What Is Corporate Ownership of Life Insurance (COLI)?
Corporate ownership of life insurance (COLI), or corporate-owned life insurance, refers to insurance policies taken out by companies on their employees, typically senior-level executives.
The company is responsible for making the premium payments, and if the person dies, the company, not the insured person's family or other heirs, receives the death benefit. Such policies came to be called "dead peasant insurance" after some companies purchased life insurance on low-level workers without their knowledge.
- Corporate ownership of life insurance (COLI) refers to insurance obtained and owned by a company on its employees, typically senior-level executives.
- Companies pay the premiums and receive the death benefit if the employee dies. The insured employee's heirs or family do not receive any benefits.
- A major reason that companies purchase COLI is to profit from the tax advantages of life insurance.
- Corporate-owned life insurance is sometimes referred to as "dead peasant insurance" because of companies that took out policies on low-level employees without their knowledge or consent.
How Corporate Ownership of Life Insurance (COLI) Works
Corporate ownership of life insurance has a long history in the business world, particularly for a company's top executives, whose deaths might have serious financial implications for the company. Many companies refer to corporate-owned policies for senior management as key man or key person insurance. Companies may also take out life insurance policies on their owners, officers, directors, and debtors. When policies are taken out on lower-level employees, they are sometimes derisively referred to as janitors insurance or dead peasant insurance.
If the purchaser of a corporate-owned policy is a bank, the policy is often referred to as bank-owned life insurance (BOLI).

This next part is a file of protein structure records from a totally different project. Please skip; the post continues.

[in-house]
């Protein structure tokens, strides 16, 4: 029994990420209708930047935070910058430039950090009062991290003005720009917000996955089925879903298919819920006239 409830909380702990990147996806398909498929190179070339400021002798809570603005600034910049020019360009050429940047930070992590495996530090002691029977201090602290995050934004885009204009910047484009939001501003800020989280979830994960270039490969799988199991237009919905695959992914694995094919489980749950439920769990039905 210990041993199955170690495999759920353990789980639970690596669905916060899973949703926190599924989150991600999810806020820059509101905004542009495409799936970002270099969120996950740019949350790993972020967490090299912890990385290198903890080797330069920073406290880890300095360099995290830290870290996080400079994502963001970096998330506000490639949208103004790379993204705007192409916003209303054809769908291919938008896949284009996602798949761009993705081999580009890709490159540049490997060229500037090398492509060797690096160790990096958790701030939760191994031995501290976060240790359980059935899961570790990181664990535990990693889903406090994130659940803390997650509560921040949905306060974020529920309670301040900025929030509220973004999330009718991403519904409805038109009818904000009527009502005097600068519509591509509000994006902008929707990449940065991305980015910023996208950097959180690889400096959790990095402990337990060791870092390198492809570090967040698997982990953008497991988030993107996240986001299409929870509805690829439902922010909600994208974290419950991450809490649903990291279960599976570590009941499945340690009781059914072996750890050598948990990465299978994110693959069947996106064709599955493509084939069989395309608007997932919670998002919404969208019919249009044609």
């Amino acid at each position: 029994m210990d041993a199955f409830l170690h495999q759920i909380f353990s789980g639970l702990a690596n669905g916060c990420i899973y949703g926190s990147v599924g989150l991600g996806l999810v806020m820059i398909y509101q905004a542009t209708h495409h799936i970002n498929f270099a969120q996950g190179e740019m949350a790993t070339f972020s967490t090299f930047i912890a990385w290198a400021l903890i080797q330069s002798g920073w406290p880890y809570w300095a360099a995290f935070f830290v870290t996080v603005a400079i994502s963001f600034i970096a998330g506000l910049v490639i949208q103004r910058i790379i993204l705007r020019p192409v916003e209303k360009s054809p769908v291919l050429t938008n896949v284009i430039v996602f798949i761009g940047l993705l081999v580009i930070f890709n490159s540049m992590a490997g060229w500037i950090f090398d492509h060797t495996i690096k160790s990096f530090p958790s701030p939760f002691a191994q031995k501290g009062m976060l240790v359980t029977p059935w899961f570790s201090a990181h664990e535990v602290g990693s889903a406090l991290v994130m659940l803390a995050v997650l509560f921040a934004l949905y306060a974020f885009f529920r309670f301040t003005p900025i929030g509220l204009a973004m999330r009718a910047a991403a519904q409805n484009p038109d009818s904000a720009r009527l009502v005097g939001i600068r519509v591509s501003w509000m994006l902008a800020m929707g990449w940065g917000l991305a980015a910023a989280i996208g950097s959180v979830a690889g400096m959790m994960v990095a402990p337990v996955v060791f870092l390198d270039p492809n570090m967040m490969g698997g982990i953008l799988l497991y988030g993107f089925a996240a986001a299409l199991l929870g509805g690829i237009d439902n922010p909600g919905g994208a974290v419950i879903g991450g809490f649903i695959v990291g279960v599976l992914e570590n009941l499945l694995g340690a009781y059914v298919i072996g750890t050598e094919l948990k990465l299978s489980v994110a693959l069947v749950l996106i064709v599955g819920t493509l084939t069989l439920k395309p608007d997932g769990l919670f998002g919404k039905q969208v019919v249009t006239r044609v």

COLI is generally used to protect the financial interests of the company that buys it. Because the company owns the policy, it can borrow money or make withdrawals against its cash value, as well. Companies also use COLI arrangements as a way to fund supplemental executive retirement plans (SERPs), a type of deferred compensation arrangement for key executives.
COLI policies provide the same tax benefits to the owner that other life insurance products do: Death benefits are not taxable and investment earnings on the policy's cash value can grow tax-free or tax-deferred within the policy.
"This tax treatment of COLI policies explains a large portion of their usage, because it is certainly possible for a corporation to make a similar investment without the complication of a life insurance policy," the Congressional Research Service noted in a 2011 report. "Without the life insurance policy, however, such investments would be subject to regular taxation."
Though the federal government is responsible for the tax laws relating to corporate-owned life insurance, the policies are also subject to state regulation, like other forms of insurance, as well as to Financial Accounting Standards Board reporting guidelines. The Board of Governors of the Federal Reserve System, the Office of the Comptroller of the Currency, and the Federal Deposit Insurance Corporation set rules regarding bank-owned life insurance.
COLI may take the form of either an individual or a group life insurance policy. But it is separate and distinct from the group life insurance that companies often offer as part of an employee benefit plan because the beneficiary, in this case, is the company—not the employee or their family.
Another variation of COLI or BOLI policies is split-dollar life insurance. In that case, the company or bank pays all or part of the premiums and the insured person's heirs may share some portion of the death benefit if they die.
As a result of the controversy over "dead peasant insurance," Congress and the IRS tightened the rules on these policies in 2006.
The 'Dead Peasant Insurance' Controversy
In the 1990s, some companies began insuring their employee base indiscriminately, rarely getting the employees' permission to do so. That practice drew criticism for allowing companies to profit from the death of ordinary employees, whose families received nothing. Then, in 2006, Congress and the Internal Revenue Service placed limitations on how companies could administer COLI and BOLI policies. For example, Congress limited COLI’s tax advantages to policies taken out on the company's highest-paid 35% of employees. Among other key changes:
- Companies must now inform employees when they want to take out policies to insure them.
- Insured employees must agree to the arrangement in writing.
- Employers must also get written consent from the employee if they want to continue the policy after the employee leaves the company.